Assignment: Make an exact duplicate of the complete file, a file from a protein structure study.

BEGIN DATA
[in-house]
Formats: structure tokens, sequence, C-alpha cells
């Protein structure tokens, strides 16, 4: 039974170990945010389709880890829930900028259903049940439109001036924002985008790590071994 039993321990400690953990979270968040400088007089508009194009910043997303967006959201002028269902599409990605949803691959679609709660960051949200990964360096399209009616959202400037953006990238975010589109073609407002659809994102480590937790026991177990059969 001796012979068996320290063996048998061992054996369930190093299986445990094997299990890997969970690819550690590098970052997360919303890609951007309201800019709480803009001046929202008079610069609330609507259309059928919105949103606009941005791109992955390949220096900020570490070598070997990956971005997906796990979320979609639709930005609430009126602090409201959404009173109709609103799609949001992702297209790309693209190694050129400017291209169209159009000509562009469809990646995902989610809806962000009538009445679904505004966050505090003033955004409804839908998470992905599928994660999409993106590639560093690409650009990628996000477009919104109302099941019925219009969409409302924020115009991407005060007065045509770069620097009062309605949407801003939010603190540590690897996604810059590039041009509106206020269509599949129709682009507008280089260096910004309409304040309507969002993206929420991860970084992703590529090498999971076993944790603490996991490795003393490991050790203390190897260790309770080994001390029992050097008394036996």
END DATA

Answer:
[in-house]
Formats: structure tokens, sequence, C-alpha cells
């Protein structure tokens, strides 16, 4: 039974170990945010389709880890829930900028259903049940439109001036924002985008790590071994 039993321990400690953990979270968040400088007089508009194009910043997303967006959201002028269902599409990605949803691959679609709660960051949200990964360096399209009616959202400037953006990238975010589109073609407002659809994102480590937790026991177990059969 001796012979068996320290063996048998061992054996369930190093299986445990094997299990890997969970690819550690590098970052997360919303890609951007309201800019709480803009001046929202008079610069609330609507259309059928919105949103606009941005791109992955390949220096900020570490070598070997990956971005997906796990979320979609639709930005609430009126602090409201959404009173109709609103799609949001992702297209790309693209190694050129400017291209169209159009000509562009469809990646995902989610809806962000009538009445679904505004966050505090003033955004409804839908998470992905599928994660999409993106590639560093690409650009990628996000477009919104109302099941019925219009969409409302924020115009991407005060007065045509770069620097009062309605949407801003939010603190540590690897996604810059590039041009509106206020269509599949129709682009507008280089260096910004309409304040309507969002993206929420991860970084992703590529090498999971076993944790603490996991490795003393490991050790203390190897260790309770080994001390029992050097008394036996």